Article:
AMC Entertainment CEO Adam Aron said the giant movie theater chain will start making its own candy line that will be cheaper for patrons, and for the company, given price hike by sweets manufacturers post-Covid.
“We noticed, as a result of the pandemic and supply chain shortages, that candy manufacturers had increased their prices to us by a huge amount (some by over 30%). That got us thinking very hard about our candy, and we realized that we could manufacture a private label brand of candy to very high quality standards, price it less expensively than our current candy is priced, and have a higher profit margin,” Aron said on a call today after strong quarterly earnings.
The company recently rolled out its new AMC Perfectly Popcorn brand at over 2,000 Walmart stores. It just launched an AMC-branded Visa card. These add-ons to its core business come as the box office is rebounding. Aron was exuberant about the recovery and slate of films but noted AMC is still awaiting a greenlight from Delaware Chancery Court that would allow the company to raise cash if it needs to. With the recovery still underway, he’ll wait to celebrate until that happens and the company has the ability to sell shares to raise cash — for operations, debt reduction, M&A, and building or buying new theaters.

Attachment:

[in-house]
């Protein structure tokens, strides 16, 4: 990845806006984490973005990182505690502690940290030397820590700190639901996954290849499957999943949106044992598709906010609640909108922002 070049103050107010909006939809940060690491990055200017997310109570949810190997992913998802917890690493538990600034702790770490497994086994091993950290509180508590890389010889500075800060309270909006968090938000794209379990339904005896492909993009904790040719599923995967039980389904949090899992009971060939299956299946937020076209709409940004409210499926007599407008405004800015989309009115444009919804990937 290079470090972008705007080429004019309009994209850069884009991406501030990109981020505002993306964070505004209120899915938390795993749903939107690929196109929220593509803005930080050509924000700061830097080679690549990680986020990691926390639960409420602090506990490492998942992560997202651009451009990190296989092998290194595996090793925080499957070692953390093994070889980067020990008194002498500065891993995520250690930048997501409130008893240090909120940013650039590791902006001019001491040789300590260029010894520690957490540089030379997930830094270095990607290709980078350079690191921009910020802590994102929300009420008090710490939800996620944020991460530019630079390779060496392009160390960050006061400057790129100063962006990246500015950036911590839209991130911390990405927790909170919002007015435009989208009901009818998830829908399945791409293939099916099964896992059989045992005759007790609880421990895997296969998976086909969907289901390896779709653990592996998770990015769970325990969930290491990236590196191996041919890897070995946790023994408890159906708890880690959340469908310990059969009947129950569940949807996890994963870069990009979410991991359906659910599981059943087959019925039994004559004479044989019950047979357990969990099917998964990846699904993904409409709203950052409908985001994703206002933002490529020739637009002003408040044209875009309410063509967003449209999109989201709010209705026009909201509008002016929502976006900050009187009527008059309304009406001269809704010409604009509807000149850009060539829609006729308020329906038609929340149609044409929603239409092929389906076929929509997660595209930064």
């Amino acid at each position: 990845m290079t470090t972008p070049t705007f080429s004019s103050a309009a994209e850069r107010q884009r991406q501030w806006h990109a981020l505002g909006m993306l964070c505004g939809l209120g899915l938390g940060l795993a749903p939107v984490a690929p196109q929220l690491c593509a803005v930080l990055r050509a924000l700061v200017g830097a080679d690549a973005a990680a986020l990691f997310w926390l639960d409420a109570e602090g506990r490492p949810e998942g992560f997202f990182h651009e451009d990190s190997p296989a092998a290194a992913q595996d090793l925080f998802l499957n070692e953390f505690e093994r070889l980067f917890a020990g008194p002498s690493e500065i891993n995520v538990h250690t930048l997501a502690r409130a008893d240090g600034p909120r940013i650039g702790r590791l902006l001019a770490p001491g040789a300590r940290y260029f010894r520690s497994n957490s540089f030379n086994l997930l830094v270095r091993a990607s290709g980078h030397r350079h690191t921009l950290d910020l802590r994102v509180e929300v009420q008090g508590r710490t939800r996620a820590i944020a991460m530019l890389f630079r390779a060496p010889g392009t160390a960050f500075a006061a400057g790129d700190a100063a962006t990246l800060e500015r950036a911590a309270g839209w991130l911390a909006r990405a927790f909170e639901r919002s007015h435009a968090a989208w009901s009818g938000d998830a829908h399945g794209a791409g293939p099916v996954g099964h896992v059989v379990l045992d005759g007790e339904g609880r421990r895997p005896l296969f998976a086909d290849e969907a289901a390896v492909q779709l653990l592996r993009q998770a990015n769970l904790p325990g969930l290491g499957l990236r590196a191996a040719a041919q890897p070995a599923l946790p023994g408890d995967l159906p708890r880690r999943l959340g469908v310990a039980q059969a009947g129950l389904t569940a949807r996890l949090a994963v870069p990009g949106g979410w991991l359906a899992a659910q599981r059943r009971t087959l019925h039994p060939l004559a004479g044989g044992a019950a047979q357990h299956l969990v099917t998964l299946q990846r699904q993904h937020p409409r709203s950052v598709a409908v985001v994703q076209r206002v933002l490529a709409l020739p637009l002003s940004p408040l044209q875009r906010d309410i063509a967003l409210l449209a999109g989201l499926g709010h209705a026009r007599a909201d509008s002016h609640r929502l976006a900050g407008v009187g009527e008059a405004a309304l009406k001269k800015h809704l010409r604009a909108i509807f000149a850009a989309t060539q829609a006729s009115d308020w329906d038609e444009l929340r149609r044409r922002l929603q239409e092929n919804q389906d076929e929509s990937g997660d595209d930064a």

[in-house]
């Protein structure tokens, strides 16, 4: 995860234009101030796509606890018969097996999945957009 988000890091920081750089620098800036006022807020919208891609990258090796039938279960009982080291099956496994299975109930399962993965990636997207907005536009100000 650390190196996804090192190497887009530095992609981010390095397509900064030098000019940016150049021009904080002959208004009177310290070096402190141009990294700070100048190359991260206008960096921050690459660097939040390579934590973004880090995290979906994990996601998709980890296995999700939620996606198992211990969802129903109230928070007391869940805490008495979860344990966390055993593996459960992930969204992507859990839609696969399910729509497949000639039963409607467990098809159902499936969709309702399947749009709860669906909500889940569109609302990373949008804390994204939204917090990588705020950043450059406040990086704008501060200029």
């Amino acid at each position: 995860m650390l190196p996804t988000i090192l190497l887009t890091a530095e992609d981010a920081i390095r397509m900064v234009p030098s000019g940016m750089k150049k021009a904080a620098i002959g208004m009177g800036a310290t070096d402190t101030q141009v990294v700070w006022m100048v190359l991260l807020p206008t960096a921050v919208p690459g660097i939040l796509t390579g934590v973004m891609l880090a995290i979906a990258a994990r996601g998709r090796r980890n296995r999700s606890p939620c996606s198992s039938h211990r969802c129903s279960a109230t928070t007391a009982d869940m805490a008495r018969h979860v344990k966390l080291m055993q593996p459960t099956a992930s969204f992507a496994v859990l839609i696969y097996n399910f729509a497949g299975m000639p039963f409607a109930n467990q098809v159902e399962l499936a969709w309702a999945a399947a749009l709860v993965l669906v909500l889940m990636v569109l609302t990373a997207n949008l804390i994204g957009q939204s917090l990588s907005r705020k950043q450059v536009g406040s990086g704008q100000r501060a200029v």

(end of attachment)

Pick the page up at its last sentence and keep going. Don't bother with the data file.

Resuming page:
Meanwhile, he hopes to introduce AMC candy in late 2023 or early 2024. The chain will still carry branded candy “for people who want it.”
Aron, asked about the WGA strike, said it would have to be quite prolonged to impact the movie slate this year and next.
“We are very sympathetic to the real problem that exists for members of the writer’s guild. Streaming has changed the landscape of television and shaped the economics of what writers earn. We are hopeful that the Hollywood producers and the writer’s guild can work in good faith to craft a solution that is good for all parties.”
“As far as its impact on AMC and the movie industry, if this is a short strike — I don’t mean days, I mean months – its impact will mostly be felt on television programming, because the movies for ‘23 and ‘24 have pretty much been written, in many cases they’ve already been filmed, and I think only a very prolonged writers’ strike would have a material impact.”
The WGA contract expired Sunday at midnight and writers have been picketing all week and plan to continue. The contracts for the DGA and SAG-AFTRA don’t expire until June 30. As Deadline reported, studios have figured out workarounds: a handful of tentpole productions are shooting overseas where there isn’t a heavy Teamsters presence, and the possibility of a shoot closing is less likely. Furthermore, studios have either locked scripts for productions, or have gotten sign-off on not having a scribe on set.